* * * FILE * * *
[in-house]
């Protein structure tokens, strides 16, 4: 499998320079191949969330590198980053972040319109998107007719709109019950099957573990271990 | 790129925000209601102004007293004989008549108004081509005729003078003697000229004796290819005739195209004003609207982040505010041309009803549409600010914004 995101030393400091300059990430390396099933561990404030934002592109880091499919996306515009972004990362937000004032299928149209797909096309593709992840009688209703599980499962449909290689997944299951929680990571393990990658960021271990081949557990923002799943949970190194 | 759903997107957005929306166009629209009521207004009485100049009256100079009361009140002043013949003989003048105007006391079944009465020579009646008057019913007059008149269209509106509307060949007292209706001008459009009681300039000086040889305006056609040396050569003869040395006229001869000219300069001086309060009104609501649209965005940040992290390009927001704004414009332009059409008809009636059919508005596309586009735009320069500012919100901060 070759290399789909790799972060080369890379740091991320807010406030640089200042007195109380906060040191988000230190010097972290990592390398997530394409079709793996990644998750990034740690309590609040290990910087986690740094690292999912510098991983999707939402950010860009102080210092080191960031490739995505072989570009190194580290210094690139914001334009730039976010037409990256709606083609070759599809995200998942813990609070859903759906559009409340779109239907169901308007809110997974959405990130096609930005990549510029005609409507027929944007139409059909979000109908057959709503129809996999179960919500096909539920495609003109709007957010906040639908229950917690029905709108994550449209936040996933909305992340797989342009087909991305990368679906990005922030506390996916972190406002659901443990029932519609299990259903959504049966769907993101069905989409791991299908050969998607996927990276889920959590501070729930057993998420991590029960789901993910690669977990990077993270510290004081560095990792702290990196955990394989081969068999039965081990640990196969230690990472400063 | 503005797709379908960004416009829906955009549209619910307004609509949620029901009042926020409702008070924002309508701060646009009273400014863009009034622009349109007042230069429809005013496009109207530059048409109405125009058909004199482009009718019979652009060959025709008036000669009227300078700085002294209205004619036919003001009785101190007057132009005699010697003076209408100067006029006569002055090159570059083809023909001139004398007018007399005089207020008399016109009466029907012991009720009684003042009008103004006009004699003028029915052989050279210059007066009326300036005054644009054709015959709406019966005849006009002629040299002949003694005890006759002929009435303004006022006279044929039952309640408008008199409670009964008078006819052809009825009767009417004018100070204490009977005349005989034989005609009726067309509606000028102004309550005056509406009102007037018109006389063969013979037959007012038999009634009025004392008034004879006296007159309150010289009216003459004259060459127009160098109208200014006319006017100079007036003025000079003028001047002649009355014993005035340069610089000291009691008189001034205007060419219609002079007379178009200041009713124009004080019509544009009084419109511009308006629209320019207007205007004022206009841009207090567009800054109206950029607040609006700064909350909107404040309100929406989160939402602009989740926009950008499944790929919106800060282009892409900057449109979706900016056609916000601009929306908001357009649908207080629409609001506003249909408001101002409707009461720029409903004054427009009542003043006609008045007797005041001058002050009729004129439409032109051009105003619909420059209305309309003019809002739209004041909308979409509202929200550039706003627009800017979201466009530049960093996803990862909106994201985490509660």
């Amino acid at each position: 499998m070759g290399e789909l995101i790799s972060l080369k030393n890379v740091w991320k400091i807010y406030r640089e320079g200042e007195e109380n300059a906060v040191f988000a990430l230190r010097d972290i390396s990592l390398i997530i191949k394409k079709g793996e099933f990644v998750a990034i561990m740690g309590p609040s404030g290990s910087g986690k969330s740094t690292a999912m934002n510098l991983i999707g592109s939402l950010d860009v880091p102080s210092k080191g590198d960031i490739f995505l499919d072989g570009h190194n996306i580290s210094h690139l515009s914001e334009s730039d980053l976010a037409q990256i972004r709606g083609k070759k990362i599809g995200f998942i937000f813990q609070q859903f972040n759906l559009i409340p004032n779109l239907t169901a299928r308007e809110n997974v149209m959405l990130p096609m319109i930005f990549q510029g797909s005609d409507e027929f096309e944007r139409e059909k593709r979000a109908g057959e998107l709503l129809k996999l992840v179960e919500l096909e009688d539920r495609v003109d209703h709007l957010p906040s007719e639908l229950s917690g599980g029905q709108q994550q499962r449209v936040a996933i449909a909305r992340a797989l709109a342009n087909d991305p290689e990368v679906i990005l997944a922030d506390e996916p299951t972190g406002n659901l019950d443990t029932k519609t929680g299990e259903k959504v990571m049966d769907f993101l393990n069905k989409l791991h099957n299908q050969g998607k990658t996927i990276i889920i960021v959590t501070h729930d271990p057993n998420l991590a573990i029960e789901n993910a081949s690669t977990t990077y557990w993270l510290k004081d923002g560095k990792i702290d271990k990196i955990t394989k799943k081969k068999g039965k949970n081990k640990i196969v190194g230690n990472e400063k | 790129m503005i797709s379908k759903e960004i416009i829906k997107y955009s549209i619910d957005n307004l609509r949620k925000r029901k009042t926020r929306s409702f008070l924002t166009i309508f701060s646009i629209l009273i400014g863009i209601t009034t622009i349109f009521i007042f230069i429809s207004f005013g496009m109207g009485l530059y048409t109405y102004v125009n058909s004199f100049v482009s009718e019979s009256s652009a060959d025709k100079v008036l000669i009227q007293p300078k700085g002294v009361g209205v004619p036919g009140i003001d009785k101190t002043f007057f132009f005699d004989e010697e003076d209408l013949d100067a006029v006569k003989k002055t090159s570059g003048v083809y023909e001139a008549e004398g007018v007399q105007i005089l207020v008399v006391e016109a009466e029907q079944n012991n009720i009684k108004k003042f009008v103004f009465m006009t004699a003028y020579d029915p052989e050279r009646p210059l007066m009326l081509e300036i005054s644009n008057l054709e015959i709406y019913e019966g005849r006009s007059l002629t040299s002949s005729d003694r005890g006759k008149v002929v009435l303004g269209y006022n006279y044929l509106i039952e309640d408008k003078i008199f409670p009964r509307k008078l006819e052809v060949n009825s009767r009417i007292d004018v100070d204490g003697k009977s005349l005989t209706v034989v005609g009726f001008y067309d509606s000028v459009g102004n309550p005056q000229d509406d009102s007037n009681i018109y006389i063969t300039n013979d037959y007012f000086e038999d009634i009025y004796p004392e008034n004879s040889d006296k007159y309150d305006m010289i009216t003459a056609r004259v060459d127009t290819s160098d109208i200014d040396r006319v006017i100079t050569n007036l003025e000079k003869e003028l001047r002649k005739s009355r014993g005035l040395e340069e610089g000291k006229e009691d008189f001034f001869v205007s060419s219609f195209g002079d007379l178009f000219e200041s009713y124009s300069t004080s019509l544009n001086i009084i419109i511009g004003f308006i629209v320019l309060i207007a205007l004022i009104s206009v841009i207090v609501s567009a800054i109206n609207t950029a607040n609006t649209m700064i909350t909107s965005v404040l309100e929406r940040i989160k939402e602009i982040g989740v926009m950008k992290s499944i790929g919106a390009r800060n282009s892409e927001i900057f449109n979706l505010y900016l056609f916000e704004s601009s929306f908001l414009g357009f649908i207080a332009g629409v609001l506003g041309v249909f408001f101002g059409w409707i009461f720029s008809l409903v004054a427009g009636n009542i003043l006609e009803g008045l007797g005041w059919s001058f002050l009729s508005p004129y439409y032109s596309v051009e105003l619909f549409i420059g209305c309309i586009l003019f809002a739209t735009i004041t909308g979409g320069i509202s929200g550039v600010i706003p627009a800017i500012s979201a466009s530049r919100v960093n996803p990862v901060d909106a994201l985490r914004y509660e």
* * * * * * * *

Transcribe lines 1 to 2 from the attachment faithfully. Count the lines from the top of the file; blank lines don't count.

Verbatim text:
[in-house]
């Protein structure tokens, strides 16, 4: 499998320079191949969330590198980053972040319109998107007719709109019950099957573990271990 | 790129925000209601102004007293004989008549108004081509005729003078003697000229004796290819005739195209004003609207982040505010041309009803549409600010914004 995101030393400091300059990430390396099933561990404030934002592109880091499919996306515009972004990362937000004032299928149209797909096309593709992840009688209703599980499962449909290689997944299951929680990571393990990658960021271990081949557990923002799943949970190194 | 759903997107957005929306166009629209009521207004009485100049009256100079009361009140002043013949003989003048105007006391079944009465020579009646008057019913007059008149269209509106509307060949007292209706001008459009009681300039000086040889305006056609040396050569003869040395006229001869000219300069001086309060009104609501649209965005940040992290390009927001704004414009332009059409008809009636059919508005596309586009735009320069500012919100901060 070759290399789909790799972060080369890379740091991320807010406030640089200042007195109380906060040191988000230190010097972290990592390398997530394409079709793996990644998750990034740690309590609040290990910087986690740094690292999912510098991983999707939402950010860009102080210092080191960031490739995505072989570009190194580290210094690139914001334009730039976010037409990256709606083609070759599809995200998942813990609070859903759906559009409340779109239907169901308007809110997974959405990130096609930005990549510029005609409507027929944007139409059909979000109908057959709503129809996999179960919500096909539920495609003109709007957010906040639908229950917690029905709108994550449209936040996933909305992340797989342009087909991305990368679906990005922030506390996916972190406002659901443990029932519609299990259903959504049966769907993101069905989409791991299908050969998607996927990276889920959590501070729930057993998420991590029960789901993910690669977990990077993270510290004081560095990792702290990196955990394989081969068999039965081990640990196969230690990472400063 | 503005797709379908960004416009829906955009549209619910307004609509949620029901009042926020409702008070924002309508701060646009009273400014863009009034622009349109007042230069429809005013496009109207530059048409109405125009058909004199482009009718019979652009060959025709008036000669009227300078700085002294209205004619036919003001009785101190007057132009005699010697003076209408100067006029006569002055090159570059083809023909001139004398007018007399005089207020008399016109009466029907012991009720009684003042009008103004006009004699003028029915052989050279210059007066009326300036005054644009054709015959709406019966005849006009002629040299002949003694005890006759002929009435303004006022006279044929039952309640408008008199409670009964008078006819052809009825009767009417004018100070204490009977005349005989034989005609009726067309509606000028102004309550005056509406009102007037018109006389063969013979037959007012038999009634009025004392008034004879006296007159309150010289009216003459004259060459127009160098109208200014006319006017100079007036003025000079003028001047002649009355014993005035340069610089000291009691008189001034205007060419219609002079007379178009200041009713124009004080019509544009009084419109511009308006629209320019207007205007004022206009841009207090567009800054109206950029607040609006700064909350909107404040309100929406989160939402602009989740926009950008499944790929919106800060282009892409900057449109979706900016056609916000601009929306908001357009649908207080629409609001506003249909408001101002409707009461720029409903004054427009009542003043006609008045007797005041001058002050009729004129439409032109051009105003619909420059209305309309003019809002739209004041909308979409509202929200550039706003627009800017979201466009530049960093996803990862909106994201985490509660």